“I’ve never really experienced any pressure from people around me to stop using relaxers. But there is pressure from the natural hair community on social media. They ditch everything! They ditch relaxers, they ditch using heat on your hair, and I feel like they try to make you feel bad. They make you feel like you hate yourself or you hate your hair, which is just not the case for me at all.

“Don’t let anyone push you into relaxing your hair, the decision must come from you. But equally don’t let anyone force you to stay natural if it isn’t working for you.”  – Laurene, 25, Birmingham

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Pricey with her hair relaxed. Photo: Pricey

‘My choice isn’t about hating my own hair’ 

“On TikTok, I’m mostly known for relaxed hair care content, and I think one of the biggest misconceptions is I’m promoting hair relaxers. But my choice isn’t about wanting natural hair girls to relax their hair, or about hating my own hair.

“I started relaxing my hair when I was eleven, so it’s been about ten years now. My natural hair is very thick – not so much 4C [the tightest curl pattern], but almost. It all started when I got ringworm, actually, on my scalp at school, causing patches of hair loss that wouldn’t go away.


“When I visited the GP, I was told the only solution was to cut my hair so my scalp could breathe, and use a specific shampoo. I didn’t want to cut my hair and neither did my mum. Instead, she asked me if I wanted to relax it, explaining it’d make my hair lighter and allow my scalp to breathe a bit.

“I’ve heard about the studies linking relaxers to cancer and, honestly, it makes me feel quite uneasy– not enough to quit completely, though. I’ve reduced the times I use relaxers in a year, from three or four to just two, to reduce the amount of chemicals I expose myself to. I’m worried because I don’t know how many more years I want to continue relaxing my hair.” – Pricey, 21, Leicester 

‘You’re never told about the negative risks of relaxers’

“I was nine when I got my first relaxer. My hair has always been long, thick and curly, usually worn in plaits as a child. I remember washdays were always a struggle, so my aunt suggested relaxing my hair to my mum.

“At first, my hair was long, pretty, and shiny and I could wear it in different styles without having to have it in a protective style, like plaits, anymore. But when I started to take care of my own hair, at eleven, things went downhill. It’s normal to face a lot of trial and error as a young Black girl learning how to take care of her hair. I didn’t have the right knowledge to look after it the same way, so it started to break off.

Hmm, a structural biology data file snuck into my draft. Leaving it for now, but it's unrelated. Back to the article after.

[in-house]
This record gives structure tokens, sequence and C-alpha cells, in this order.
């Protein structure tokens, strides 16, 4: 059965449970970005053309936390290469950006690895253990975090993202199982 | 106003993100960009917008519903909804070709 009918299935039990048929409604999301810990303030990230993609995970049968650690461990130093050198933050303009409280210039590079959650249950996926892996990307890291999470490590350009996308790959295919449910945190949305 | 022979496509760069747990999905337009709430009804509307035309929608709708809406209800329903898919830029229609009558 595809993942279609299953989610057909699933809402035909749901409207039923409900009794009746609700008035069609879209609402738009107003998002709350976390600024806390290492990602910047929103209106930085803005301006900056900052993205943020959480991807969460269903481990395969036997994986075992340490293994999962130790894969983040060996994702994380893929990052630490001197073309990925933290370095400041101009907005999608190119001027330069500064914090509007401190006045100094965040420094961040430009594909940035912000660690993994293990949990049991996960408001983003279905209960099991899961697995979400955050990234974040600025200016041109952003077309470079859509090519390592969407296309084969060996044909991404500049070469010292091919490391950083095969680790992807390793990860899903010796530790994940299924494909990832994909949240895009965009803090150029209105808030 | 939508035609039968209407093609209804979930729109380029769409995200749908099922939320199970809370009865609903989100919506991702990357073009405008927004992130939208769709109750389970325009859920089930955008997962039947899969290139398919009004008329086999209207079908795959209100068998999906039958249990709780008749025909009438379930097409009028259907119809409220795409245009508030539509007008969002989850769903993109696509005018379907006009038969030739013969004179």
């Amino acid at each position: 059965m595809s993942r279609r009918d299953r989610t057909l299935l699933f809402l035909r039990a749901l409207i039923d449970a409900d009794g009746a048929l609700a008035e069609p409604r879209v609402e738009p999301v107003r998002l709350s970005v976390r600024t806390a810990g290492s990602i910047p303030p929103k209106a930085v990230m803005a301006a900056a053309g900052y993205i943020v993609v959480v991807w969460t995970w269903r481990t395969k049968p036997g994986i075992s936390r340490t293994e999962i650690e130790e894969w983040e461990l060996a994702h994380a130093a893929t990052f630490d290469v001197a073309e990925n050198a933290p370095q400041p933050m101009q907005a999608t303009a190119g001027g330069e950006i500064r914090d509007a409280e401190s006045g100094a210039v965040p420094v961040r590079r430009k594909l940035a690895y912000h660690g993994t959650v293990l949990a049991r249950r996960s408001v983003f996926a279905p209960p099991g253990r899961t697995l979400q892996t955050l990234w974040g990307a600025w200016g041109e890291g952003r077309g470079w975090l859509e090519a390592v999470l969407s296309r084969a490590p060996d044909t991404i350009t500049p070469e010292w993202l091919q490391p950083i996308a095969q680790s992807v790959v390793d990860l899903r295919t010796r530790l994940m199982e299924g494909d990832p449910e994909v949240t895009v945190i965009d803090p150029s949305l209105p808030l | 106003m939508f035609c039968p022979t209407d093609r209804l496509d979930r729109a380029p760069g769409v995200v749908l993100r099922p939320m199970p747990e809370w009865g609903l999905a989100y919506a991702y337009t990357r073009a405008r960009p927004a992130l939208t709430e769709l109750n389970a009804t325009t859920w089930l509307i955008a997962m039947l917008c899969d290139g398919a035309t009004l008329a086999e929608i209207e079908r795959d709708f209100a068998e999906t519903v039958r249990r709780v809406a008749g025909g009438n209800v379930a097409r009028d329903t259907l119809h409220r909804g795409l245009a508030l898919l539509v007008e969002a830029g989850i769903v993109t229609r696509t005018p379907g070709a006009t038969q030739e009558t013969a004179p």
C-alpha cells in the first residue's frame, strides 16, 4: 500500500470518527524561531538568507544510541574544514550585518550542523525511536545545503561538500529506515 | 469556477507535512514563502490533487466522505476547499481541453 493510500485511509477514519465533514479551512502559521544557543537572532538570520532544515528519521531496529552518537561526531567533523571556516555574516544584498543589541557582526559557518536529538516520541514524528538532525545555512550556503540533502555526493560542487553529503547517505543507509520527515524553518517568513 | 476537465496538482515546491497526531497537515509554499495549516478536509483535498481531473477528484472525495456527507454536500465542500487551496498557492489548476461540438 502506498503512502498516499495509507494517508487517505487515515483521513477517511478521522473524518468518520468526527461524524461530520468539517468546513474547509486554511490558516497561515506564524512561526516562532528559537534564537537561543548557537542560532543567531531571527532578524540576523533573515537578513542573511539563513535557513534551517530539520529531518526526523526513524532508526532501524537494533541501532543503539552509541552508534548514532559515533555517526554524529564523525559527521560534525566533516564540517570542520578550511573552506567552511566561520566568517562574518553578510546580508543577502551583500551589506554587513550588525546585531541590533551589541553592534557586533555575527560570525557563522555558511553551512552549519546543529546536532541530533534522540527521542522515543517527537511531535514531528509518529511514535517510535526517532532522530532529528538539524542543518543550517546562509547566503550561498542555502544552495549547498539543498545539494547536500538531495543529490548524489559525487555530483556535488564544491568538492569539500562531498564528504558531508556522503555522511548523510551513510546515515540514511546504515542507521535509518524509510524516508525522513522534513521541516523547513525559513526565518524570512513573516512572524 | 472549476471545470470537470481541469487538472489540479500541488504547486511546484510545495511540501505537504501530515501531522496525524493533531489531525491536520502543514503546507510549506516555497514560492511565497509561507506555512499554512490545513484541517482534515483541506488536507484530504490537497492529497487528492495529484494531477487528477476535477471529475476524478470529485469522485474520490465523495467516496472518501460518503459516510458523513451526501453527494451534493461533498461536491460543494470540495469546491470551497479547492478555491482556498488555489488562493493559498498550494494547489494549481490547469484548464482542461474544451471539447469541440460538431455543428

“Between the ages of nine and 13 was when I realised that altering my natural hair is seen as more presentable. My background is Jamaican and Indian, and I grew up mainly with my Indian side – who had straight hair, while mine was curly.

“When I went to family events, I had to straighten my hair. When it was relaxed, there were noticeably more compliments and appreciation for it. I guess it looked more like my Indian family’s hair.

“As a child you’re pretty oblivious, it’s only when I look back I see the pressure I felt to look a certain way. For me, relaxers sort of aided that. I’d be sitting in the chair at the hair salon, with relaxer burning my scalp, being told things like, ‘You’re gonna be pretty, it’s worth it!’ and ‘Pain is beauty!’

“Black hair is seen as a burden to cope with, as if it’s something negative you have to live with for the rest of your life. You’re never really told about the negative risks of relaxers, either. There’s not a word on the outside of the packaging that tells you about the dangers.

“As long as you know the risks, I think people can choose what they want to do with their hair. I was about 13 when I came across the natural hair movement and decided to go natural. The movement has created a platform which just wasn’t there before – for Black women to feel more comfortable with their natural hair. I see it as a great thing, I probably wouldn’t have even thought to go natural without it.

“I regret relaxing my hair. It’s frightening to think it could give me cancer. I’d like to think that now I’ve stopped using chemicals, the risk has decreased.”  – Kamarla, 21, Birmingham